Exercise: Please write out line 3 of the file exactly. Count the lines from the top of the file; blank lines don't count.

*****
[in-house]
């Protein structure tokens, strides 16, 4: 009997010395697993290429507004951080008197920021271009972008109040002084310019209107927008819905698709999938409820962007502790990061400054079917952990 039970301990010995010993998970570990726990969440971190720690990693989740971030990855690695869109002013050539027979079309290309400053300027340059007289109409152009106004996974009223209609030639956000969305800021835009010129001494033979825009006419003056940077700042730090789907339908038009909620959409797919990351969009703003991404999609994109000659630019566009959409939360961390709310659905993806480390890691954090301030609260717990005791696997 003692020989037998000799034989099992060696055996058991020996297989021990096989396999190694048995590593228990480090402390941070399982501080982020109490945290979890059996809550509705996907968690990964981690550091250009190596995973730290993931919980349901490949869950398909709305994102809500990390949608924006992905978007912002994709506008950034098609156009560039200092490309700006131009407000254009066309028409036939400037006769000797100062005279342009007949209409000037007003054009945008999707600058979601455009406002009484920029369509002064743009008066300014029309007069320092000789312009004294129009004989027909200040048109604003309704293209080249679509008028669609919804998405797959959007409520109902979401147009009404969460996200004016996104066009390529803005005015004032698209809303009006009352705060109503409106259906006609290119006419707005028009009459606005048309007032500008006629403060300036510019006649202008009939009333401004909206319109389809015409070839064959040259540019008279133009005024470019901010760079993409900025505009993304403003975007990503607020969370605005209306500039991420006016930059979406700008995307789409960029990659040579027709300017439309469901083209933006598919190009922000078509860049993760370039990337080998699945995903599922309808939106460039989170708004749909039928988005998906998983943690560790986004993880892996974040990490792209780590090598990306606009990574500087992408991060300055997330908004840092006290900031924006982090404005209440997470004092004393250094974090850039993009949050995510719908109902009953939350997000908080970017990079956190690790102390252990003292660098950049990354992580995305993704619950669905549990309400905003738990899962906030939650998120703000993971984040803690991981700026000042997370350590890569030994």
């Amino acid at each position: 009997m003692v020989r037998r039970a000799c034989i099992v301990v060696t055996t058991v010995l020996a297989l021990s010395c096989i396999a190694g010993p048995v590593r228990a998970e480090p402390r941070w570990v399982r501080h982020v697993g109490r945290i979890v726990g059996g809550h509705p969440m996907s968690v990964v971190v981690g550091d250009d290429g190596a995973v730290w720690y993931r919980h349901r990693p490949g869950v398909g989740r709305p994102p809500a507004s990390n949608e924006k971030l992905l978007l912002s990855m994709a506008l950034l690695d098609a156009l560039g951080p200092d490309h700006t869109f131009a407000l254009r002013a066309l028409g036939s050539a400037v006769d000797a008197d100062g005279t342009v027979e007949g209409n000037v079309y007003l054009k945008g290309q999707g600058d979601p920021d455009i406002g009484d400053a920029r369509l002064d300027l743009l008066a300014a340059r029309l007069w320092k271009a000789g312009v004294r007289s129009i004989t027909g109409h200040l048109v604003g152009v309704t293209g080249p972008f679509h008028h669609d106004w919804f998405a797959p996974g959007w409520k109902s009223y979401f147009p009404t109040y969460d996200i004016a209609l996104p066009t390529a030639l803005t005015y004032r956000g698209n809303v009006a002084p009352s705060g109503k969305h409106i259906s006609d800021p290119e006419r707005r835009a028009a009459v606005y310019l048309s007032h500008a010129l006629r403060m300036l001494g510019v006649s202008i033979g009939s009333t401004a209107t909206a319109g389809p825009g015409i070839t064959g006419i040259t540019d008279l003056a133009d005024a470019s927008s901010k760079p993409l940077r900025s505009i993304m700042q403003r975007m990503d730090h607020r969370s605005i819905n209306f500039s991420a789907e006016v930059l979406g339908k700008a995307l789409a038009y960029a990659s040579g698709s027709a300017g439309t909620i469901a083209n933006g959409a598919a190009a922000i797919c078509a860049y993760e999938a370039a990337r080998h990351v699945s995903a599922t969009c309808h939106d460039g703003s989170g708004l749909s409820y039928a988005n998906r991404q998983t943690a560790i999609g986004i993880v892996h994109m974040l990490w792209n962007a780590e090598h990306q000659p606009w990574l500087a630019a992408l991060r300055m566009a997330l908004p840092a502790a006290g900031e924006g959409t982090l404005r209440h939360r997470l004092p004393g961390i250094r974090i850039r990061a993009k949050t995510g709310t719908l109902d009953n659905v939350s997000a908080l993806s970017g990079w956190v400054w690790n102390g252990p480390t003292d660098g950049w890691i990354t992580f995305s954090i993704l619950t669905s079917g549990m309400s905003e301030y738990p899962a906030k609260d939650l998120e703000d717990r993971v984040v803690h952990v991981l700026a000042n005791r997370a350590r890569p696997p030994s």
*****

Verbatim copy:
């Amino acid at each position: 009997m003692v020989r037998r039970a000799c034989i099992v301990v060696t055996t058991v010995l020996a297989l021990s010395c096989i396999a190694g010993p048995v590593r228990a998970e480090p402390r941070w570990v399982r501080h982020v697993g109490r945290i979890v726990g059996g809550h509705p969440m996907s968690v990964v971190v981690g550091d250009d290429g190596a995973v730290w720690y993931r919980h349901r990693p490949g869950v398909g989740r709305p994102p809500a507004s990390n949608e924006k971030l992905l978007l912002s990855m994709a506008l950034l690695d098609a156009l560039g951080p200092d490309h700006t869109f131009a407000l254009r002013a066309l028409g036939s050539a400037v006769d000797a008197d100062g005279t342009v027979e007949g209409n000037v079309y007003l054009k945008g290309q999707g600058d979601p920021d455009i406002g009484d400053a920029r369509l002064d300027l743009l008066a300014a340059r029309l007069w320092k271009a000789g312009v004294r007289s129009i004989t027909g109409h200040l048109v604003g152009v309704t293209g080249p972008f679509h008028h669609d106004w919804f998405a797959p996974g959007w409520k109902s009223y979401f147009p009404t109040y969460d996200i004016a209609l996104p066009t390529a030639l803005t005015y004032r956000g698209n809303v009006a002084p009352s705060g109503k969305h409106i259906s006609d800021p290119e006419r707005r835009a028009a009459v606005y310019l048309s007032h500008a010129l006629r403060m300036l001494g510019v006649s202008i033979g009939s009333t401004a209107t909206a319109g389809p825009g015409i070839t064959g006419i040259t540019d008279l003056a133009d005024a470019s927008s901010k760079p993409l940077r900025s505009i993304m700042q403003r975007m990503d730090h607020r969370s605005i819905n209306f500039s991420a789907e006016v930059l979406g339908k700008a995307l789409a038009y960029a990659s040579g698709s027709a300017g439309t909620i469901a083209n933006g959409a598919a190009a922000i797919c078509a860049y993760e999938a370039a990337r080998h990351v699945s995903a599922t969009c309808h939106d460039g703003s989170g708004l749909s409820y039928a988005n998906r991404q998983t943690a560790i999609g986004i993880v892996h994109m974040l990490w792209n962007a780590e090598h990306q000659p606009w990574l500087a630019a992408l991060r300055m566009a997330l908004p840092a502790a006290g900031e924006g959409t982090l404005r209440h939360r997470l004092p004393g961390i250094r974090i850039r990061a993009k949050t995510g709310t719908l109902d009953n659905v939350s997000a908080l993806s970017g990079w956190v400054w690790n102390g252990p480390t003292d660098g950049w890691i990354t992580f995305s954090i993704l619950t669905s079917g549990m309400s905003e301030y738990p899962a906030k609260d939650l998120e703000d717990r993971v984040v803690h952990v991981l700026a000042n005791r997370a350590r890569p696997p030994s």